Father Millet Cross facts for kids
The Father Millet Cross is a memorial on the grounds of Fort Niagara in Youngstown, New York. The 18-foot (5.5 m) bronze cross is a replacement for the wooden cross erected by Pierre Millet at the New French Fort Denonville in 1688. During the preceding winter, disease and starvation overwhelmed the fort's garrison of a hundred men and only twelve of them were saved by a rescue party. Father Millet, a Jesuit missionary, was with this rescue party. On Good Friday (April 16) he celebrated Mass and erected and dedicated a cross invoking God's mercy for the plague-stricken men. On the beam of the cross is inscribed: "REGN. VINC. IMP. CHRS." an abbreviation for Regnat, Vincit, Imperat, Christus which is Latin for Christ reigns, conquers, and commands.
On September 5, 1925, Calvin Coolidge set aside an 18-foot square section (324 ft², 30.1 m², or 0.0074 acres) of Fort Niagara Military Reservation "for the erection of another cross commemorative of the cross erected and blessed by Father Millett [sic]." It was the smallest-ever national monument in the United States. In 1926 the New York State Knights of Columbus dedicated the memorial cross "not only to Father Millet, but to those other priests whose heroism took Christianity into the wilderness and whose devotion sought to create in this new world a new France." It stands on the shore of Lake Ontario just west of the fort's north redoubt.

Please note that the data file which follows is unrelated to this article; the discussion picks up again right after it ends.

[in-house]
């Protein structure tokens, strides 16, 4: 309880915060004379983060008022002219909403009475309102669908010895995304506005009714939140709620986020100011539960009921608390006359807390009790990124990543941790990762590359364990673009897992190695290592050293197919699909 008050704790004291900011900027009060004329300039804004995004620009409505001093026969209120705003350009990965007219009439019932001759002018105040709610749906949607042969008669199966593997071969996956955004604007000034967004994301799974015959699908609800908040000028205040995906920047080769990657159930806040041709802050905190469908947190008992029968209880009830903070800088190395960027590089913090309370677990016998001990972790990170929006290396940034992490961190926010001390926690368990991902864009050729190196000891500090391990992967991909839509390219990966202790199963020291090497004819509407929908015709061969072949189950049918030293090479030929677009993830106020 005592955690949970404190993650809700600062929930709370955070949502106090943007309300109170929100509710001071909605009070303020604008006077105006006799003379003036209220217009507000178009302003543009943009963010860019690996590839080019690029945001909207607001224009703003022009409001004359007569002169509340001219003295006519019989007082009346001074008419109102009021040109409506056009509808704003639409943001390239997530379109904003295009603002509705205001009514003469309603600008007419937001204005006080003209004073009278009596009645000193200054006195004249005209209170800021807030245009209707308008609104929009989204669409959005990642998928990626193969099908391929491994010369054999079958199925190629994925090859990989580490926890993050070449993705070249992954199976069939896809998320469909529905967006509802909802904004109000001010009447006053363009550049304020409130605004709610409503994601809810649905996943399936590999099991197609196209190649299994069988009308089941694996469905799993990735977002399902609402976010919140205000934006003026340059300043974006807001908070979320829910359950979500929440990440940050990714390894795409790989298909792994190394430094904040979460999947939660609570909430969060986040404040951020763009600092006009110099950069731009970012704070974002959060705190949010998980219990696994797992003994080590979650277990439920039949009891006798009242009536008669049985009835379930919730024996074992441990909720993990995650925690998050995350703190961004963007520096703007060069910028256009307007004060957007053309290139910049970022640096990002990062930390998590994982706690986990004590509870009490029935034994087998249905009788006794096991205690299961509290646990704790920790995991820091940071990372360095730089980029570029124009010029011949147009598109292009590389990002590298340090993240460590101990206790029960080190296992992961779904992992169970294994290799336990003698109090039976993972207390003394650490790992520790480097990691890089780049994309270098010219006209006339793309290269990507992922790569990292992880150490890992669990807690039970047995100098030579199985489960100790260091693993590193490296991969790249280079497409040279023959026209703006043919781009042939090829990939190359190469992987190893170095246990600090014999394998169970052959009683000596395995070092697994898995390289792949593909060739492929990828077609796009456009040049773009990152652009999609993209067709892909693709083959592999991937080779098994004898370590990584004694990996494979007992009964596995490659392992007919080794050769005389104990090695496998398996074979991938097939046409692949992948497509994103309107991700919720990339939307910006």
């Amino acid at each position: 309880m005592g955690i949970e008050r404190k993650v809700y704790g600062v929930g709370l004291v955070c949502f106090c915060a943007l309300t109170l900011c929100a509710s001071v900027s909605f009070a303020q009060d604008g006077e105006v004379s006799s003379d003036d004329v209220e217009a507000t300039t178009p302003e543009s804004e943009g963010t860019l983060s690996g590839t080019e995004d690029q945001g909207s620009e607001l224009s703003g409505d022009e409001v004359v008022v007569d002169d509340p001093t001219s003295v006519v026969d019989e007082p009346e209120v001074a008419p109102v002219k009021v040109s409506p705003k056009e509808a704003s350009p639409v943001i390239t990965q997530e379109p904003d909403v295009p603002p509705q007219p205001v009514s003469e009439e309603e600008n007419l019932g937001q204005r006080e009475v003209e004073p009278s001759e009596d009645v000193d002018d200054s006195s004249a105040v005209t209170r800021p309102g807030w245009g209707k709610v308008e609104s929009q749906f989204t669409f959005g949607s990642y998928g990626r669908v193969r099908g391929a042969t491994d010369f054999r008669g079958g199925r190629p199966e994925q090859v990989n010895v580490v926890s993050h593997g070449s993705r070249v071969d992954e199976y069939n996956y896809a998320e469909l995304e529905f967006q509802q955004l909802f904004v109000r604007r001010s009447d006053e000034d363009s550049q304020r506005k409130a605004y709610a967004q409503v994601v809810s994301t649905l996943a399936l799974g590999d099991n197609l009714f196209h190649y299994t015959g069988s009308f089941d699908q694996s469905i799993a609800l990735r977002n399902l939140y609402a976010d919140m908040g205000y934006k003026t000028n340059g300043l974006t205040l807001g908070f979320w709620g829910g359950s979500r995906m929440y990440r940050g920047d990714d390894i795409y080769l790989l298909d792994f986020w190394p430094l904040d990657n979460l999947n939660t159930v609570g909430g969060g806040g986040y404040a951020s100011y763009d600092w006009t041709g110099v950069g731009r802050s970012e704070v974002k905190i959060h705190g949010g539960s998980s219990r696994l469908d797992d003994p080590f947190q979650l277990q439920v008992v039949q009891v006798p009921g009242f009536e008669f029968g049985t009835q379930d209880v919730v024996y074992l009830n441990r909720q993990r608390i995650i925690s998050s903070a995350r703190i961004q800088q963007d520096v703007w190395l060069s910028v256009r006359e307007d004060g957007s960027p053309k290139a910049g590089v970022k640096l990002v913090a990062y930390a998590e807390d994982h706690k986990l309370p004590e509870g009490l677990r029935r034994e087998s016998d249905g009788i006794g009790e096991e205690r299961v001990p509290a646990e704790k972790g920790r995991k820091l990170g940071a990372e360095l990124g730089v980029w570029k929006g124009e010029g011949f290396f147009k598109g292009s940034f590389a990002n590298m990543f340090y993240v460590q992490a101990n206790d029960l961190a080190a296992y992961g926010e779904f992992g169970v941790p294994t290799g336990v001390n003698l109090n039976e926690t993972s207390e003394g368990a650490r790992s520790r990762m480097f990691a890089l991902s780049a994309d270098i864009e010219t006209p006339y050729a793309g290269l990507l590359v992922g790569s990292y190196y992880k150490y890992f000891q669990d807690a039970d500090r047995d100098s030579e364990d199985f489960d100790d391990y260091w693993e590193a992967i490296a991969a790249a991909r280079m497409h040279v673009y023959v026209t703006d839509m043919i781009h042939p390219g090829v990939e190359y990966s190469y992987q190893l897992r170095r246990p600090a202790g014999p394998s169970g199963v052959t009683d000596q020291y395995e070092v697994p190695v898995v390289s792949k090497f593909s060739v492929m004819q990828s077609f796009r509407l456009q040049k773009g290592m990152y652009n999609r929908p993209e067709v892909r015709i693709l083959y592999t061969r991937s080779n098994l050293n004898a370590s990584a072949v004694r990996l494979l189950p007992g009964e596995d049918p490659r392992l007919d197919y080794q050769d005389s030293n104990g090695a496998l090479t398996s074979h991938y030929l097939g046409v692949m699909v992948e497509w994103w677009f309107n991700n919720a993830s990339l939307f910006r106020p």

Father Millet Cross National Monument was originally administered by the War Department but was transferred to the National Park Service in 1933 by executive order. In 1945, Fort Niagara was declared surplus by the U.S. Army and plans were laid to convert the site to a state park. On September 7, 1949, Congress abolished the national monument and transferred the memorial to the state of New York for public use as part of Fort Niagara State Park.
Father Millet Cross Facts for Kids. Kiddle Encyclopedia.